As the novel coronavirus (COVID-19) continues to spread, many businesses are assessing how they can prioritize their employee safety and still maintain regular business operations.
One solution many businesses are turning to is recommending employees to work from home to avoid potential illnesses. To help ease the burden on businesses, Microsoft, Google, LogMeIn, Cisco Webex, and Zoom are providing free remote working tools.
With the likely increase in remote work, companies will have to prepare in various ways to avoid cybersecurity risks or interruptions to business. “When supporting a remote workforce, understand that security controls shift. Therefore, firewalls, DNS, and IDS/IPS could be ineffective when employees head home. Most environments that support VPNs should be able to protect the remote user, be sure to account for the bandwidth of users and remote desktop sessions,” said Dan Garcia, Senior Information Security Engineer II at Datto.
CISA’s VPN Guidance
The Cybersecurity and Infrastructure Security Agency (CISA)released an alertto encourage organizations to adopt a heightened state of cybersecurity. According to the CISA, remote work options require a VPN solution to connect employees to an organization’s network. The CISA encourages organizations to review the following recommendations when considering alternate workplace options:
● Review human resources policies to make sure that policies and practices are consistent with public health recommendations and are consistent with existing state and federal workplace laws (for more information on employer responsibilities, visit the Department of Labor’s external icon and the Equal Employment Opportunity Commission’s external icon websites).
● Explore whether you can establish policies and practices, such as flexible worksites (e.g., telecommuting) and flexible work hours (e.g., staggered shifts), to increase the physical distance among employees and between employees and others if state and local health authorities recommend the use of social distancing strategies. For employees who are able to telework, supervisors should encourage employees to telework instead of coming into the workplace until symptoms are completely resolved. Ensure that you have the information technology and infrastructure needed to support multiple employees who may be able to work from home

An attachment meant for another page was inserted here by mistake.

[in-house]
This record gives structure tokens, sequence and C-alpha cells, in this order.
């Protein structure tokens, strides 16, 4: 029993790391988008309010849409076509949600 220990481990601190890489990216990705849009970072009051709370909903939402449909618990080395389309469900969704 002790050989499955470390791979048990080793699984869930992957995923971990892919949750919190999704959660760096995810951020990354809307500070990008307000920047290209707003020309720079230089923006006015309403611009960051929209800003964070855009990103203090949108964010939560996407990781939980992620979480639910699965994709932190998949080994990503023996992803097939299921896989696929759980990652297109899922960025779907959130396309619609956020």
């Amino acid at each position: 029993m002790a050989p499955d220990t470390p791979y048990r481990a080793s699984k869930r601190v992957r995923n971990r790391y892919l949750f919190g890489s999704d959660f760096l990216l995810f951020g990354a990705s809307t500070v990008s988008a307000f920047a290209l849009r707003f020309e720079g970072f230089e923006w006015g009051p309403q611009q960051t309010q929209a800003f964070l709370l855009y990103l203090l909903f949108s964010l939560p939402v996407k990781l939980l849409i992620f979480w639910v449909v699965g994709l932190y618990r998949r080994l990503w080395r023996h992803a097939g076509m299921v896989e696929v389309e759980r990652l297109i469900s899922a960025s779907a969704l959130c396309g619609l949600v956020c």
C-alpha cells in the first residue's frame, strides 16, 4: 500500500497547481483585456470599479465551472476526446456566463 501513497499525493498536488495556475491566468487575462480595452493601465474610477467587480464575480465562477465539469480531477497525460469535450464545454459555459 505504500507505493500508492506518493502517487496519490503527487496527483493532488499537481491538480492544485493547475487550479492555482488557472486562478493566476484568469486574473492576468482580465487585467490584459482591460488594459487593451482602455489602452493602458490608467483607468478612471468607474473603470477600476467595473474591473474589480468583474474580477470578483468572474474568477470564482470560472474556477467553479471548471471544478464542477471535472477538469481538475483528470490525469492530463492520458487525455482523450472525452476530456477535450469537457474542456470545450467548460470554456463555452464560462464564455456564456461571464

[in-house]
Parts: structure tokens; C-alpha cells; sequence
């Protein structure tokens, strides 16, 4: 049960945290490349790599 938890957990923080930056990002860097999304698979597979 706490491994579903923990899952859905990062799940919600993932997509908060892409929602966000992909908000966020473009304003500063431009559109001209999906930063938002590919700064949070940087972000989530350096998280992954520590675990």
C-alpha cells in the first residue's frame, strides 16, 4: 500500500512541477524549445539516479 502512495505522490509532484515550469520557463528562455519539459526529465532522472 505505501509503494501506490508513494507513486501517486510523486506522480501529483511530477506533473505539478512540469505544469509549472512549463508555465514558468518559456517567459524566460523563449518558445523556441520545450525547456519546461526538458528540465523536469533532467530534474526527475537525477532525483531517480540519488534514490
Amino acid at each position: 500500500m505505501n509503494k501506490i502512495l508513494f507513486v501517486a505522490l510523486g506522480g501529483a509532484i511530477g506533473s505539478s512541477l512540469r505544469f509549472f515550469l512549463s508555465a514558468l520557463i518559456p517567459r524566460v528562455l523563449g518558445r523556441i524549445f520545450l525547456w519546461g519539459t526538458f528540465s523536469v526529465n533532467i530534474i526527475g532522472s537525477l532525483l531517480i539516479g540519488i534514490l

In addition, managed service providers (MSPs) are recommending the following best practices and advice for how businesses can remain secure through potential remote work scenarios.
● Use a Secure WiFi Network: If possible, you should work on your secure, private home network instead of relying on public WiFi. If you send your data through an unsecured WiFi connection, you lose the power of privacy making it possible for cybercriminals to intercept your data. You may be putting personal information at risk if you are accessing your email account or sending sensitive data over a public WiFi network. It’s essential to ensure your network is secure through the use of a VPN and a strong password that isn’t easily cracked.
● Secure Your Home Workstation: Ensure you have fully patched and updated anti-virus and anti-malware software. It’s important to follow the same best practices you would as if you were in the office, and report any suspicious activity or concerns to internal IT or your MSP.
● Coordinate With Your Internal IT or MSP: When working remotely, it’s crucial to continue your typical cybersecurity best practices and reach out with any questions or concerns.